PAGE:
CSET’s Must Read Research: A Primer

Tessa Baker
| December 18, 2023

This guide provides a run-down of CSET’s research since 2019 for first-time visitors and long-term fans alike. Quickly get up to speed on our “must-read” research and learn about how we organize our work.

This blog post by CSET’s Executive Director Dewey Murdick explores two different metaphorical lenses for governing the frontier of AI. The "Space Exploration Approach" likens AI models to spacecrafts venturing into unexplored territories, requiring detailed planning and regular updates. The "Snake-Filled Garden Approach" views AI as a garden with both harmless and dangerous 'snakes,' necessitating rigorous testing and risk assessment. In the post, Dewey examines these metaphors and the different ways they can inform approaches to AI governance strategy that balances innovation with safety, all while emphasizing the importance of ongoing learning and adaptability.

Skating to Where the Puck Is Going

Helen Toner Jessica Ji John Bansemer Lucy Lim
| October 2023

AI capabilities are evolving quickly and pose novel—and likely significant—risks. In these rapidly changing conditions, how can policymakers effectively anticipate and manage risks from the most advanced and capable AI systems at the frontier of the field? This Roundtable Report summarizes some of the key themes and conclusions of a July 2023 workshop on this topic jointly hosted by CSET and Google DeepMind.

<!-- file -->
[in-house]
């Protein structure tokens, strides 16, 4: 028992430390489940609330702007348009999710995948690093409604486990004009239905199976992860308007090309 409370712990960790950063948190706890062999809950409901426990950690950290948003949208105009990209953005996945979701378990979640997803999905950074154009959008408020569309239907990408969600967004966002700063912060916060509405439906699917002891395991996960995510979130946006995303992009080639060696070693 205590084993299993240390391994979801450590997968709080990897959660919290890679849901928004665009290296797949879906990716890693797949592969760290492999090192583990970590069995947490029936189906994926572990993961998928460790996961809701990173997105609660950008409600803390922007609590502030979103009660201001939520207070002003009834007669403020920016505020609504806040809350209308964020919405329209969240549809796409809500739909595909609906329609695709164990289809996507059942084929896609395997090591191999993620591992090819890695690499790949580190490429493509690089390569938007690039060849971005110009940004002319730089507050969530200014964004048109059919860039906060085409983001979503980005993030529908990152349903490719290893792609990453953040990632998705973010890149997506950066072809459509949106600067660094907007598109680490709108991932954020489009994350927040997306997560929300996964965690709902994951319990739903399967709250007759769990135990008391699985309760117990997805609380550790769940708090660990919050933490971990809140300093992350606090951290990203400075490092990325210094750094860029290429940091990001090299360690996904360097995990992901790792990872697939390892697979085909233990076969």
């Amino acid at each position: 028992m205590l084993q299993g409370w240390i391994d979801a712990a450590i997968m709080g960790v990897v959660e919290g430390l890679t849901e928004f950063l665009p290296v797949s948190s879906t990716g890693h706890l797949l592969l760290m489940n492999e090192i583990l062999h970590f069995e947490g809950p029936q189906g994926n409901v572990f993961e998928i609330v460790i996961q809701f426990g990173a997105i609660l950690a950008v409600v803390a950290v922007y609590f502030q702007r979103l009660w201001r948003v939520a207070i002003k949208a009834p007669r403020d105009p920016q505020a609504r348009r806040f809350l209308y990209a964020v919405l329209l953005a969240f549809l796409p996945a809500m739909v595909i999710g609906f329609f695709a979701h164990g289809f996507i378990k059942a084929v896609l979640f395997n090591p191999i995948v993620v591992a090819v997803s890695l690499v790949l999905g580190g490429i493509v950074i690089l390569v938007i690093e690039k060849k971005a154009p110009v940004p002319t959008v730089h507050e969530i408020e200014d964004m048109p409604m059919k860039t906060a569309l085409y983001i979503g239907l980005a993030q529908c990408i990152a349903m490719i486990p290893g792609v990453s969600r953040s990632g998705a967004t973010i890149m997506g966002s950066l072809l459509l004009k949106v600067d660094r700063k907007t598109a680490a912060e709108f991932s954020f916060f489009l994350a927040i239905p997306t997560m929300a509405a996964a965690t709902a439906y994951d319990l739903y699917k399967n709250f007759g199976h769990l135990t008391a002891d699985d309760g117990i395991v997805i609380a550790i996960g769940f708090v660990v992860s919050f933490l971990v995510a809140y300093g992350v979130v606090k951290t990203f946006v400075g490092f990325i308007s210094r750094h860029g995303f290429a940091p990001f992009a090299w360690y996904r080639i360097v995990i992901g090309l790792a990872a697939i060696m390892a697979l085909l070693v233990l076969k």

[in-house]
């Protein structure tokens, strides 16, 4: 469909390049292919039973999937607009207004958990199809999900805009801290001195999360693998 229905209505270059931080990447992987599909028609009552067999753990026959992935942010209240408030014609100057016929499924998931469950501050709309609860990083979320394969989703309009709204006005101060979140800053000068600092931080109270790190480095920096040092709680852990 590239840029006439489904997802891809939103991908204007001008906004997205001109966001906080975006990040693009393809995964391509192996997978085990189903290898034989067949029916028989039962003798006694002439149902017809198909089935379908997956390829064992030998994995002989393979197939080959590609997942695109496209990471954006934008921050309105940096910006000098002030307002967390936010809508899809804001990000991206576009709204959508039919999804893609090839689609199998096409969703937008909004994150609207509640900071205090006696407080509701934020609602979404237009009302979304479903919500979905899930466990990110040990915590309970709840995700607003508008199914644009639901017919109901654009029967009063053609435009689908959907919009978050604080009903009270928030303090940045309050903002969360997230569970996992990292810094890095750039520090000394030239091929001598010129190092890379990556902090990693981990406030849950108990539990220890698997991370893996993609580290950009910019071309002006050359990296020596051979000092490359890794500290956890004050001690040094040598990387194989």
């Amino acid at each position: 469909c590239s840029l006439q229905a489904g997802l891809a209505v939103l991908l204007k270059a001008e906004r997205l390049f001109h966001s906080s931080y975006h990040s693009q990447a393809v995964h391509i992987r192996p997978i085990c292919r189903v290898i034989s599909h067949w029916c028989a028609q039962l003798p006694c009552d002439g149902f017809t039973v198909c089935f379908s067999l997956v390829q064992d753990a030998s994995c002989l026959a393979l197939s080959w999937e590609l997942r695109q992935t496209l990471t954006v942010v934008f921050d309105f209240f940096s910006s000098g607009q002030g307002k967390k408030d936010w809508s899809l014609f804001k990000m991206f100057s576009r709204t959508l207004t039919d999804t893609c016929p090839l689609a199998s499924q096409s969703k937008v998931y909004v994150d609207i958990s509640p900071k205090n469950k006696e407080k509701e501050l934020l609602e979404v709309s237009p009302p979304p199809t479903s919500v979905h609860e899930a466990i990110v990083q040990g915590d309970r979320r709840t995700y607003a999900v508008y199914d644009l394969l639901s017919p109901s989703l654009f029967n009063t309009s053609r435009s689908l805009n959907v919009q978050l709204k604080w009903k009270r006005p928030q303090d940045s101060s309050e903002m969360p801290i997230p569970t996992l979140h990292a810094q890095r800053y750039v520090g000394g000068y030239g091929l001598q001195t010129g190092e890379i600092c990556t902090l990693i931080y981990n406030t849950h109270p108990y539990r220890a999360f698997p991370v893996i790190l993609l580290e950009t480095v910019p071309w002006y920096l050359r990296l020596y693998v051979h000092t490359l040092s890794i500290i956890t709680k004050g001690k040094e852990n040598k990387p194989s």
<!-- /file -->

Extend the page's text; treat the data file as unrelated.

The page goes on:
Why Improving AI Reliability Metrics May Not Lead to Reliability

Romeo Valentin Helen Toner
| August 8, 2023

How can we measure the reliability of machine learning systems? And do these measures really help us predict real world performance? A recent study by the Stanford Intelligent Systems Laboratory, supported by CSET funding, provides new evidence that models may perform well on certain reliability metrics while still being unreliable in other ways. This blog post summarizes the study’s results, which suggest that policymakers and regulators should not think of “reliability” or “robustness” as a single, easy-to-measure property of an AI system. Instead, AI reliability requirements will need to consider which facets of reliability matter most for any given use case, and how those facets can be evaluated.

CSET's Catherine Aiken testified before the National Artificial Intelligence Advisory Committee on measuring progress in U.S. AI research and development.